Three states have expanded existing laws or regulations pertaining to the criminal background checks by private employers, as follows:

BAN THE BOX:  As of July 1, 2017, Connecticut law prohibits asking about criminal history on job applications and denying employment solely on the basis of “erased records.”  Pardoned and/or rehabilitated convictions cannot form the sole basis of a discharge.

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BAN THE BOX:  As of July 1, 2017, Vermont employers are prohibited from requesting criminal record information on an initial application. If subsequently uncovered by the employer, the applicant must be given an opportunity to respond.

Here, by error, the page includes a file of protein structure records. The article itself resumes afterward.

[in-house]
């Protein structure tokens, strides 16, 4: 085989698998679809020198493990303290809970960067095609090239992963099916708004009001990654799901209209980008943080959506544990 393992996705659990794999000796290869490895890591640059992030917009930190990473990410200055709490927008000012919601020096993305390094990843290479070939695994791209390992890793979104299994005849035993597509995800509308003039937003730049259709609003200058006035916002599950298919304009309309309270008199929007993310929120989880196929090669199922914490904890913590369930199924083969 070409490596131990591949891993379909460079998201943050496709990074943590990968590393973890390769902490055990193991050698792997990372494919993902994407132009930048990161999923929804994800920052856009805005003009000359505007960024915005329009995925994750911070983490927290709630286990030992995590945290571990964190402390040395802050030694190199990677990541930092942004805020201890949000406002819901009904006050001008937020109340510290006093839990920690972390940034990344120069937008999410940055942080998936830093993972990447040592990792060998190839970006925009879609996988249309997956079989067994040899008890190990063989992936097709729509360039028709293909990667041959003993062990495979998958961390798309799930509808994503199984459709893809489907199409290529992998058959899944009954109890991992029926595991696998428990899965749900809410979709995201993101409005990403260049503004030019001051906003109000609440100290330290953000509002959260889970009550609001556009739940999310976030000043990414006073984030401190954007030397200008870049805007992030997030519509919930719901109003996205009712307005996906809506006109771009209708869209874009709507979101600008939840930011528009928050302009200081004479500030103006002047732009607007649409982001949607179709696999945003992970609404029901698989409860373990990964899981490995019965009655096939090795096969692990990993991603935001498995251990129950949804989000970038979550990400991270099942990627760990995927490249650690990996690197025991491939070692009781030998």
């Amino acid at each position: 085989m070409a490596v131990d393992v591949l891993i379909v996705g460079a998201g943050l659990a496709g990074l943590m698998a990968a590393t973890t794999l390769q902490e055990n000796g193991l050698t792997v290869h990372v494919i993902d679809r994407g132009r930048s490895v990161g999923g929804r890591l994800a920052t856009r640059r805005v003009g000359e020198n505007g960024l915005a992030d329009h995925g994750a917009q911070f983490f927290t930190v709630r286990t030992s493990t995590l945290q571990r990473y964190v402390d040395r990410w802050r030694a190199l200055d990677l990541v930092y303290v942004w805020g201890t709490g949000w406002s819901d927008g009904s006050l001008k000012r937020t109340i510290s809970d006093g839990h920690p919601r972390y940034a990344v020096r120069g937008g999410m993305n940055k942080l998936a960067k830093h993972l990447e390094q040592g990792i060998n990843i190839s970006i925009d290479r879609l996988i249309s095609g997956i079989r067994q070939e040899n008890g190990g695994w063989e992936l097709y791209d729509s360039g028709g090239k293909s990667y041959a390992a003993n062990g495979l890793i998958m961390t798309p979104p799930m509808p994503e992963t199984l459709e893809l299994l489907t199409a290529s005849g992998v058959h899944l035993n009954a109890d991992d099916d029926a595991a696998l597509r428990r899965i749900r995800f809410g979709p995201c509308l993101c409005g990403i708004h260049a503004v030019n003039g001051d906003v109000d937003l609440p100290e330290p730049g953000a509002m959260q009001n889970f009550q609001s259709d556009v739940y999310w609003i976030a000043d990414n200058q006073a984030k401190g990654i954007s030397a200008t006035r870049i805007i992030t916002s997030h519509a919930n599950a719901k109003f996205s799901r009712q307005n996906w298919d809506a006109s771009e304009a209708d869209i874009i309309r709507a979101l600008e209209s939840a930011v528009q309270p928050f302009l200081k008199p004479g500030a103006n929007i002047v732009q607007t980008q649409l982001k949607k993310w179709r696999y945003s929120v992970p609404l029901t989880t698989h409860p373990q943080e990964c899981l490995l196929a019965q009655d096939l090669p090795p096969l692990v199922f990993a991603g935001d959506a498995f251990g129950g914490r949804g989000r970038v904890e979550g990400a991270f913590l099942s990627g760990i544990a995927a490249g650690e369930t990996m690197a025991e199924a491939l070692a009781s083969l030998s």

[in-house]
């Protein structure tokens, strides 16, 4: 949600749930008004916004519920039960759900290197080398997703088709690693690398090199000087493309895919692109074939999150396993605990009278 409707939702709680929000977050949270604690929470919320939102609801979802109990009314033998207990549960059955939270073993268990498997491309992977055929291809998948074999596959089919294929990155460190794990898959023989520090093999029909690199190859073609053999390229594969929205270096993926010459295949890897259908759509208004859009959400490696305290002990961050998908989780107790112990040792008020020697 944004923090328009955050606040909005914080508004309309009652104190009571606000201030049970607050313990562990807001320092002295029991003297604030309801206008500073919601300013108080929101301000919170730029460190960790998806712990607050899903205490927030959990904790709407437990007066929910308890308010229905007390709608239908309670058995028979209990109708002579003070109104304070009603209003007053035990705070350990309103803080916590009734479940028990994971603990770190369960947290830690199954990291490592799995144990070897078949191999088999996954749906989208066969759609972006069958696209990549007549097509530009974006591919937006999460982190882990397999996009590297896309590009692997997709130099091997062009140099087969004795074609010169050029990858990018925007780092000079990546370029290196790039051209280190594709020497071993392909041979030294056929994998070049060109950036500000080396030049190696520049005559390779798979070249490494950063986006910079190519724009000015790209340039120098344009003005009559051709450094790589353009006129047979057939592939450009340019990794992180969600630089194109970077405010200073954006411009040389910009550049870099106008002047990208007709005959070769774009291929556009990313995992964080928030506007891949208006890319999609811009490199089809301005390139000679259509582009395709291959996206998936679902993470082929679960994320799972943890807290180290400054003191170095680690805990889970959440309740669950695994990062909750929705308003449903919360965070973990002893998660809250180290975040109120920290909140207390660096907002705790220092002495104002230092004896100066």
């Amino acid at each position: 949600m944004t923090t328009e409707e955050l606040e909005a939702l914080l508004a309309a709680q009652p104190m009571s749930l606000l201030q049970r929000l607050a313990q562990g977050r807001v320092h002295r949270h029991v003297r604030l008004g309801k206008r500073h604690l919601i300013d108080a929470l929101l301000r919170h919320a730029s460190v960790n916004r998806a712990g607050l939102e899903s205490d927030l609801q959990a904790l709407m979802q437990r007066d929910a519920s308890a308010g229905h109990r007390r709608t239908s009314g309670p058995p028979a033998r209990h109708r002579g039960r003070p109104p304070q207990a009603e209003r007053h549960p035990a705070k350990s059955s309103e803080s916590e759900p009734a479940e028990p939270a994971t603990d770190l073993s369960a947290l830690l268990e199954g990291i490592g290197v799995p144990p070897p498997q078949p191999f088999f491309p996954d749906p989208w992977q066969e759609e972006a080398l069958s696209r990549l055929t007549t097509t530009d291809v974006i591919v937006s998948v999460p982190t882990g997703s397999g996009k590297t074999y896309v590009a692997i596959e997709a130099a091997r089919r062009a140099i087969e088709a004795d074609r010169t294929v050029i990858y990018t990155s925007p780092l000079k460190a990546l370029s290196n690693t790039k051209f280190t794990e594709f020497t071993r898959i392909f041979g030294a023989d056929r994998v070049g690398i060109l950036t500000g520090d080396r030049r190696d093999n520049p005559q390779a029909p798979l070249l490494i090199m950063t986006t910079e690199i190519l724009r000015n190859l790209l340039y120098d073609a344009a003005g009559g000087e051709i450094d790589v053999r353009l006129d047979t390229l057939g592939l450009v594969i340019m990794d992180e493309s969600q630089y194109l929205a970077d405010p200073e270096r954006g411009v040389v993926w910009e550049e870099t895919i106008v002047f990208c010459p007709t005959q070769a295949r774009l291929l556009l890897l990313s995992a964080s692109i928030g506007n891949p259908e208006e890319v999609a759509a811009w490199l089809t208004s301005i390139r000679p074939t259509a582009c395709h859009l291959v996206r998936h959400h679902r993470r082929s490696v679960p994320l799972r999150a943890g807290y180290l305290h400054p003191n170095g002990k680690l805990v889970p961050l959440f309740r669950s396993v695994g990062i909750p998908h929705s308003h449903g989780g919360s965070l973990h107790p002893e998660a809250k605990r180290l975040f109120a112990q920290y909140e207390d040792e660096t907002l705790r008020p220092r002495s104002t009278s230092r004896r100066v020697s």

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GUIDANCE ON THE CONSIDERATION OF CRIMINAL HISTORY/MARIJUANA:  As of July 1, 2017, California adopted new regulations that govern the use of criminal history in employment decisions. This largely follows the Equal Employment Opportunity Commission’s 2012 Guidance.  Employers cannot consider non-felony convictions for possession of marijuana that are over two years old, nor consider criminal history if doing so will result in an adverse impact on individuals within a protected class. The regulations further require employers to notify applicants before taking adverse action and provide them a reasonable opportunity to present evidence that the information is factually inaccurate. Reminder that as of January 1, 2017, California employers are also prohibited from considering juvenile convictions when making a hiring decision.

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